The Starfolk is a melody rich chamber pop group that rocks in front man Brian Tighe’s quintessentially ethereal way. Tighe fronted indie-pop darlings The Hang Ups in the 90′s, co-fronts bittersweet girl-boy poppers The Owls, and plays lead guitar with the belovedly hush-toned Jeremy Messersmith. In The Starfolk, Tighe is on guitar and lead vocals; joined by Allison LaBonne (The Owls, Typsy Panthre) on bass, Jacqueline Ultan (Jelloslave, Saltee, Anti-Gravity) on cello, and Stephen Ittner (The Hang Ups, The Owls) on drums. Everyone sings.
Two sneak preview tracks from The Starfolk’s upcoming July 23 2012 debut LP are available now on Korda Kompilation.
Q & A with Brian Tighe of the Starfolk
Q: You are known for your work in Minneapolis bands The Hang Ups and The Owls. Was there new musical territory you wanted to chart with your latest project the Starfolk?
BT: Not necessarily. I have a continual desire to write songs and it feels natural to just keep writing. But new musical territory becomes necessary because I don’t want to keep writing the same songs over and over again.
Q: Fans who have followed your career are no strangers to your long-time collaborators Allison LaBonne and Stephen Ittner. But the Starfolk is your first forum for working with cellist Jacqueline Ultan.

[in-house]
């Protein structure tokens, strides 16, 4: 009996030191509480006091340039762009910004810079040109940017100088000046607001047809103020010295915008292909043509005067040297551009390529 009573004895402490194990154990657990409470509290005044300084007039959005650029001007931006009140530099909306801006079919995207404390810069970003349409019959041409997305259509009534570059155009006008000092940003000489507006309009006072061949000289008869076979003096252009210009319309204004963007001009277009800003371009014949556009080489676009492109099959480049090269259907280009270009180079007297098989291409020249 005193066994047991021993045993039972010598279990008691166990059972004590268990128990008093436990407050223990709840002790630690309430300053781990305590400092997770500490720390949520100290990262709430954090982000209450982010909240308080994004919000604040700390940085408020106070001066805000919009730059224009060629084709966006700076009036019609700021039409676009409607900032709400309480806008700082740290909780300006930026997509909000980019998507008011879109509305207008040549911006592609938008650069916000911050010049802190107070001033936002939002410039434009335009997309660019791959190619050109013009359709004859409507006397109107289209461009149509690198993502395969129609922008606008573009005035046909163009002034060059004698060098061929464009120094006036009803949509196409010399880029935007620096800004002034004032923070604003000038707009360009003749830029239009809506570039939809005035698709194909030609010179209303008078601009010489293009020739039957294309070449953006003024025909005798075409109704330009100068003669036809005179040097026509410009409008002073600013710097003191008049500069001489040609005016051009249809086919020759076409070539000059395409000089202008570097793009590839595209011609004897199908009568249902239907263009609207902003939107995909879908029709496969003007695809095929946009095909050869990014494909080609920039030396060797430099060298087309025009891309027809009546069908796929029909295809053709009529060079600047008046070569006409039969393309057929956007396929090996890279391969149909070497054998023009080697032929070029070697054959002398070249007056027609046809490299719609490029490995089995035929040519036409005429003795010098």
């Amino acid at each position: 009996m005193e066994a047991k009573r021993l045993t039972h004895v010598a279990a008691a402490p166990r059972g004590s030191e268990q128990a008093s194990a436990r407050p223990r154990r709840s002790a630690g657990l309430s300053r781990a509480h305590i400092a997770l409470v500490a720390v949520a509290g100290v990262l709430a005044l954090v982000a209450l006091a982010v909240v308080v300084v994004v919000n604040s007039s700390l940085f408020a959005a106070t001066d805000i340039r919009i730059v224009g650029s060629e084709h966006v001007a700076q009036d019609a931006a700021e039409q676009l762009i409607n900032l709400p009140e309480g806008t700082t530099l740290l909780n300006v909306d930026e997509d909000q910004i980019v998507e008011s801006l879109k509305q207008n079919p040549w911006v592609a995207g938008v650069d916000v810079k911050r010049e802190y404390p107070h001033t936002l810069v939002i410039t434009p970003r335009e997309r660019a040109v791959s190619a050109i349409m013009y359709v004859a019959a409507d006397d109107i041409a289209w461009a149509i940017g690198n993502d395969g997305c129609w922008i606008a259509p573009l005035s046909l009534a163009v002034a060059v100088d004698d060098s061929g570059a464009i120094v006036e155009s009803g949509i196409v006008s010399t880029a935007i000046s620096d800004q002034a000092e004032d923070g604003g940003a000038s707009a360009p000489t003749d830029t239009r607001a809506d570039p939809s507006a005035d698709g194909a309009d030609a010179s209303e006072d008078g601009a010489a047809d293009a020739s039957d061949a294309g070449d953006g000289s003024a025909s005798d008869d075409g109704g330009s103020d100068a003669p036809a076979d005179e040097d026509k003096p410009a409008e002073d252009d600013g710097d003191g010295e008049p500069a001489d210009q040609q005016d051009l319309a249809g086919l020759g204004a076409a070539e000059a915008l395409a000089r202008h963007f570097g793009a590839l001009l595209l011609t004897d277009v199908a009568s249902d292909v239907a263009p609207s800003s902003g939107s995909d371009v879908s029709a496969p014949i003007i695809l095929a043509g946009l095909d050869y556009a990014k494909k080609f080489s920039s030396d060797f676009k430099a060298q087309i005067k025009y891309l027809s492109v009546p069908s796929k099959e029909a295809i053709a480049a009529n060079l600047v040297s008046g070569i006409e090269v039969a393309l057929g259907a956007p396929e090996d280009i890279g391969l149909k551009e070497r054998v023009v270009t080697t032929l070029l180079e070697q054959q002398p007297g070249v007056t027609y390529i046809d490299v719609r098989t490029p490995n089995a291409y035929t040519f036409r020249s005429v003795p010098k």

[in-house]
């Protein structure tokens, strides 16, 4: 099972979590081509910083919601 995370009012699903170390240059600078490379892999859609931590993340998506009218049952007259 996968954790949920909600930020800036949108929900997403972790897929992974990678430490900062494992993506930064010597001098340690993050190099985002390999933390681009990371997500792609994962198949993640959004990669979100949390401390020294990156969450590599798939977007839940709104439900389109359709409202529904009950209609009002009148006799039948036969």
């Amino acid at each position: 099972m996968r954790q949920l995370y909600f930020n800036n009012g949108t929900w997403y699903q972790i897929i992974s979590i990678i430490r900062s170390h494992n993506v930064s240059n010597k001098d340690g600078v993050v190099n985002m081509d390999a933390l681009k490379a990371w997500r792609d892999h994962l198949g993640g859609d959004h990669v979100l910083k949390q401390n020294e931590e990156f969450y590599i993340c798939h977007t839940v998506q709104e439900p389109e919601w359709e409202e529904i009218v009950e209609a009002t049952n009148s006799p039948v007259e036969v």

BT: Yes. Jacqueline’s cello is a gorgeous foreign voice entering the mix, forcing us to think about orchestration, arrangement of parts and voices. How should the cello function at any given moment in a song? Sometimes it’s simply a texture and sometimes it sings out as a lead voice carrying a major melodic theme.
Q: The Owls formed when you started helping Allison arrange and record her songs. Has the collaboration changed in the Starfolk?
BT: The Starfolk originated as a chance for Allison and me to collaborate and perform as a duo, the same way that the Owls started. Both bands naturally grew into bigger projects. Now she is contributing lyrics to most of my songs. She has generally a darker sensibility than I do and I like the newness and strangeness it brings. Her own songs also make the band what it is… her unique perspective is a strong voice that lives in her songs. So integrating meaningfully what each band member brings is hopefully a way of charting new territory.
Q: The whole is greater than the sum of its parts?
BT: Yes. But of course the basic songs have to be good. I have been teaching songwriting for a couple years now and it has forced me to look more critically at my writing, especially my lyrics. I want to be able to communicate more directly with the listener, without doing the ‘lowest common denominator’ thing. I don’t want to dumb things down, but I don’t want to be too cryptic either. Really, it’s kind of a headache.